|Gregory Rasputin, Priest/Hypnotist/Seducer|
at the Court of Imperial Russia
Whenever I would give a talk on hypnosis to psychology classes, I used to point out hypnosis does not automatically turn you into a zombie or a robot, or weaken your will, or make you dependent upon another person, because you can always refuse to comply with any suggestion you are given. However, what is against your will may not be the same thing that is against someone else's will.
One day, during the ten-minute break between classes, a girl came to my desk and told me that for the past twenty years, her father used to hypnotize her mother and tell her what he wanted to have for dinner the following evening. She would dutifully prepare the meal without remembering that she had been given a suggestion to do so under hypnosis. The couple had currently separated, and her mother had gone to visit her husband in order to plead with him to reconsider. Since the daughter was aware of this part of her parents' relationship, what was going on was obviously no secret.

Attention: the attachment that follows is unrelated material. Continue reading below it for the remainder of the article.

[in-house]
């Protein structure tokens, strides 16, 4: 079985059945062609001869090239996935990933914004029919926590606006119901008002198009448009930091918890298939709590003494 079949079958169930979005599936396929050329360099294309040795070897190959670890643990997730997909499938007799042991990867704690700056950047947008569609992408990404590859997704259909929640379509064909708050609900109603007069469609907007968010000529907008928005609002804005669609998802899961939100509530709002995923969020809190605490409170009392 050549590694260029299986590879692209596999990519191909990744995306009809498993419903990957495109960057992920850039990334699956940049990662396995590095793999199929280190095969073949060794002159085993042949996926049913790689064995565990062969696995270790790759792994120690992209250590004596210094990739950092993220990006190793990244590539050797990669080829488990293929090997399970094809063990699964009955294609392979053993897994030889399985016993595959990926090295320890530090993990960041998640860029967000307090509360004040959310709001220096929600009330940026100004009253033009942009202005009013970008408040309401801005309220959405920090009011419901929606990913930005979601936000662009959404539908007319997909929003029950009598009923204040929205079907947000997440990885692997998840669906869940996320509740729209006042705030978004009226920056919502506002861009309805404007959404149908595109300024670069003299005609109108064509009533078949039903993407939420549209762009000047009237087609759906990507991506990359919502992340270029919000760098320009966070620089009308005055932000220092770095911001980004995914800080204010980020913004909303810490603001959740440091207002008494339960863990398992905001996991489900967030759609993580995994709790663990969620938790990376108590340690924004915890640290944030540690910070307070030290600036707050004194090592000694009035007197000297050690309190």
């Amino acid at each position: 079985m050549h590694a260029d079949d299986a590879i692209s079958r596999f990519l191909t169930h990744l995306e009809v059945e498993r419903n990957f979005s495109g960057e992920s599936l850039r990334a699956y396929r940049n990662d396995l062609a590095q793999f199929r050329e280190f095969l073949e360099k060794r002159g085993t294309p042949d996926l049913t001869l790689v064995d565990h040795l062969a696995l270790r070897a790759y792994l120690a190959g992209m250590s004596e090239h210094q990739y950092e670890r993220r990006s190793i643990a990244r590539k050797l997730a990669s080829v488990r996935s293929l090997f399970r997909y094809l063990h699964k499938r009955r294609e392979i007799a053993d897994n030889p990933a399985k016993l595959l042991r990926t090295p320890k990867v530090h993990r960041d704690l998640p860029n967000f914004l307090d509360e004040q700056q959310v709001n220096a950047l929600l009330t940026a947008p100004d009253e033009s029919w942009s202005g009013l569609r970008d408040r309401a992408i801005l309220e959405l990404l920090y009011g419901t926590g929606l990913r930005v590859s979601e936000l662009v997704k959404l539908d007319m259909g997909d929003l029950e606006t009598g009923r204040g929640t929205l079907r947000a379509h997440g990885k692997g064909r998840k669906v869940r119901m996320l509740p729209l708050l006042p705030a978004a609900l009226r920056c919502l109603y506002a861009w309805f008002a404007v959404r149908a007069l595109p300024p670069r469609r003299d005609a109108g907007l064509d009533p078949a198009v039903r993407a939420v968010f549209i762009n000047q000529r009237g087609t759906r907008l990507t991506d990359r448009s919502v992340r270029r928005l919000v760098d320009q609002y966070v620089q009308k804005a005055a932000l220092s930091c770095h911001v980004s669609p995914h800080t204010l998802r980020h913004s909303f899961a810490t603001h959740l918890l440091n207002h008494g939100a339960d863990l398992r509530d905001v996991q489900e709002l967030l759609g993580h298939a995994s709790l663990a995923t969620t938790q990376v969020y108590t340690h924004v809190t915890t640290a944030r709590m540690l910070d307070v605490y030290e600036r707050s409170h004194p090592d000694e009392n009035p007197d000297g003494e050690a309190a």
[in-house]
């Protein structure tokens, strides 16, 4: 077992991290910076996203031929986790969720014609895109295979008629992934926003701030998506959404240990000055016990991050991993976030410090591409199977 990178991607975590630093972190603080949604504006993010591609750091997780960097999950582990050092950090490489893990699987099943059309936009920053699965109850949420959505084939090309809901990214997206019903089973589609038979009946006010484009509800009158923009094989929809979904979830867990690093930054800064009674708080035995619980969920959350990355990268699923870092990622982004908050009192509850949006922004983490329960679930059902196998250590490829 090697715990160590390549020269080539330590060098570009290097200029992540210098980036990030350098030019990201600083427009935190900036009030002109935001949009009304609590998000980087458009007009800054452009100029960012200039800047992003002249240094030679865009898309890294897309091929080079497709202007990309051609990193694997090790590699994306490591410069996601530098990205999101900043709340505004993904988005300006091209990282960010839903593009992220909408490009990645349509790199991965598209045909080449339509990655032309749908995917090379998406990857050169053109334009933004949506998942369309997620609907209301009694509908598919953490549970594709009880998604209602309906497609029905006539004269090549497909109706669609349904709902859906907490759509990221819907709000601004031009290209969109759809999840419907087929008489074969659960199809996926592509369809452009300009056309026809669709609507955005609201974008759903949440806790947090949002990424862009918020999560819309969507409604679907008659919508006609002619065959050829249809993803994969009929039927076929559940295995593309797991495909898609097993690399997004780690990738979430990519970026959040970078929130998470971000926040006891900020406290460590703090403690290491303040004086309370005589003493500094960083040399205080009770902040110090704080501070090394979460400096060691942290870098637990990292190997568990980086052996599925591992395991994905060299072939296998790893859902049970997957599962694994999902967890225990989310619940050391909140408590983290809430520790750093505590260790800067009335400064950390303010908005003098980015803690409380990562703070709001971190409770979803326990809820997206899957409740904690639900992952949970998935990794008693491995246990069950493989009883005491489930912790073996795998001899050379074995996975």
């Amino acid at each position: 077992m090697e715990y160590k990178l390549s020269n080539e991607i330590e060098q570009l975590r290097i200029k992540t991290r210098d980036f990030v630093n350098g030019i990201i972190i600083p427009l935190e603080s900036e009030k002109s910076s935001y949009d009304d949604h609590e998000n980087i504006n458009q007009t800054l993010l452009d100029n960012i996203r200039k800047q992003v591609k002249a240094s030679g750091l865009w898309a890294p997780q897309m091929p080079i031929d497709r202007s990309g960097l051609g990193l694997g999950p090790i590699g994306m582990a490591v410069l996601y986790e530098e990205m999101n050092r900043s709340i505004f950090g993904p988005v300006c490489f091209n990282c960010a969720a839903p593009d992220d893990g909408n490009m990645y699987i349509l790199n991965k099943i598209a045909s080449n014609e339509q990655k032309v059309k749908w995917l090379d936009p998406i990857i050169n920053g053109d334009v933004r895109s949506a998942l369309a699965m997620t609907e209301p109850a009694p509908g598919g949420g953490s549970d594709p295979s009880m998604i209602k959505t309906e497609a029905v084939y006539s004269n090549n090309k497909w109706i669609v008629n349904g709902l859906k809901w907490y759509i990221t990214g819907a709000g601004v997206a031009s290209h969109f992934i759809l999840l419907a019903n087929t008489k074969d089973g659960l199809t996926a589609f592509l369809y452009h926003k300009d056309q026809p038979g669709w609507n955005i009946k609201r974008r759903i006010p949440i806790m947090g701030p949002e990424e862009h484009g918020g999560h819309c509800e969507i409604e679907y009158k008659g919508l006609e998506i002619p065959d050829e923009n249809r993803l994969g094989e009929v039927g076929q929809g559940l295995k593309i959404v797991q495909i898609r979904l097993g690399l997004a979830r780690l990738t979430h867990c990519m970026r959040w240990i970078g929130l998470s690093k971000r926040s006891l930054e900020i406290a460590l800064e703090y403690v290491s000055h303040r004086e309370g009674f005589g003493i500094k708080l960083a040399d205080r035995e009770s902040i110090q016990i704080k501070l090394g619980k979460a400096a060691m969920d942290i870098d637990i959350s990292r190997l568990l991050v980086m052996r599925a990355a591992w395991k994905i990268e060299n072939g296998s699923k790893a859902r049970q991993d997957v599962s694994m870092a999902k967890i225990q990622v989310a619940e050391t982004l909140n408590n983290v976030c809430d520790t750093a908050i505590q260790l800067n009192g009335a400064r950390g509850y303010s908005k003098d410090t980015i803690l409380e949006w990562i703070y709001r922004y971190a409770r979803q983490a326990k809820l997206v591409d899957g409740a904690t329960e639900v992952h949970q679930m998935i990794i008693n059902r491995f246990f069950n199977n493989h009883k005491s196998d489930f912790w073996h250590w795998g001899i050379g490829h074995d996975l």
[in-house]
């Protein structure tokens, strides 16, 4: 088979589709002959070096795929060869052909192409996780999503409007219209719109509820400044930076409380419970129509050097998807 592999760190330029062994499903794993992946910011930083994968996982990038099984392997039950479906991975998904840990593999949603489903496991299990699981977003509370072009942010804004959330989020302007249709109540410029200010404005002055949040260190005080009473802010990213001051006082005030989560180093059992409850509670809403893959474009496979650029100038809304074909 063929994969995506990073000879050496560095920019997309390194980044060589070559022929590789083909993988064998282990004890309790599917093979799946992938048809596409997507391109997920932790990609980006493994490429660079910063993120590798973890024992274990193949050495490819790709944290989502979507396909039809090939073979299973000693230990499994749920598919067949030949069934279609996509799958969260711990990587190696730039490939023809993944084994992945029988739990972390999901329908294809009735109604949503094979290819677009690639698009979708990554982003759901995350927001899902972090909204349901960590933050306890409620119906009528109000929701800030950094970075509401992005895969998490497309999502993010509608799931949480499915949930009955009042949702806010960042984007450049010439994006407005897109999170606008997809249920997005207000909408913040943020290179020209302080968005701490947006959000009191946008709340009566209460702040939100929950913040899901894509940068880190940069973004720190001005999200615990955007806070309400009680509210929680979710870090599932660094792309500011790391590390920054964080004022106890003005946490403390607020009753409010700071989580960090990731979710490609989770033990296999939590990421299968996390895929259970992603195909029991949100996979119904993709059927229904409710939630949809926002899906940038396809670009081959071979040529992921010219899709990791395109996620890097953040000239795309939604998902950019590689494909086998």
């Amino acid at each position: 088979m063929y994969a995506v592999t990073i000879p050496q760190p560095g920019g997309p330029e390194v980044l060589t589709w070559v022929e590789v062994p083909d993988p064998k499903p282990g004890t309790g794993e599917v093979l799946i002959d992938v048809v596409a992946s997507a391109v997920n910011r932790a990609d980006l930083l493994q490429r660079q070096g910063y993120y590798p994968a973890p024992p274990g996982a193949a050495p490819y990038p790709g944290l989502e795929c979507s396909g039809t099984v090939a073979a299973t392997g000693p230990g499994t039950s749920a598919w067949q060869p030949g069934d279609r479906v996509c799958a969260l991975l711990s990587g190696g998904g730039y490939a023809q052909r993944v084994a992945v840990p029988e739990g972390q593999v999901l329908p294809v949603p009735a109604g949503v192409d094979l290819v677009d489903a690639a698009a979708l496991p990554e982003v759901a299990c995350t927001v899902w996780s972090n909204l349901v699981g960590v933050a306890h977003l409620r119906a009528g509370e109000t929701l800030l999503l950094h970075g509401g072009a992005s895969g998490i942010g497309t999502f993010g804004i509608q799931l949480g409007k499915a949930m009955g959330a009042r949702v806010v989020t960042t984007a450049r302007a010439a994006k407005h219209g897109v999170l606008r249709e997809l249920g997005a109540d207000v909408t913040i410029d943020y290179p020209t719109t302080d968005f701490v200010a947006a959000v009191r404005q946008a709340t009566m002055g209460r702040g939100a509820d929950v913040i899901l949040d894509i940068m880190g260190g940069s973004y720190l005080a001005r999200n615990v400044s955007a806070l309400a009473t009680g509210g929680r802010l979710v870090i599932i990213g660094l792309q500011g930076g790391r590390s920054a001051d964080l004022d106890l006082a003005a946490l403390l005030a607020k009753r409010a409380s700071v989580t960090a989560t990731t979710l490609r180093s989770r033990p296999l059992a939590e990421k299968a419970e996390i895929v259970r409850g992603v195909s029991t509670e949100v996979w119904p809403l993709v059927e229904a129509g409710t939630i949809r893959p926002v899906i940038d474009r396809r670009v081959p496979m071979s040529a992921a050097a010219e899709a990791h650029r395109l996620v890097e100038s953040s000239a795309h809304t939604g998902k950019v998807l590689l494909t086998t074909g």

Although it is not possible to diagnose someone I have never met, people with a diagnosis of dependant personality disorder usually want to be told what to do, and they will often go to great lengths to maintain a relationship which is in danger of breaking up. Her mother was always eager to please her husband, and was pleading with him to return the marriage to where it was before. Nevertheless, since she did not have to do any of these things, unless she actually wanted to do them. It is quite likely that her parents' relationship would have remained much the same, regardless of whether or not hypnosis was present to act as a catalyst.
As Steve Lynn and I put it in the conclusion of our chapter in the American Psychological Association's Handbook of Clinical Hypnosis,(Gibbons & Lynn, 2008), the nature and success of a particular induction is not as important as the characteristics and personality of each client we encounter. For more information on the role of hypnosis in catalyzing changes in behavior, see Gibons & Woods (2016).
Gibbons, D. E., & Woods, K. T. (2016) Virtual reality hypnosis: Exploring alternate and parallel universes. Amazon Books, 2016. (Both print and Kindle editions are available.)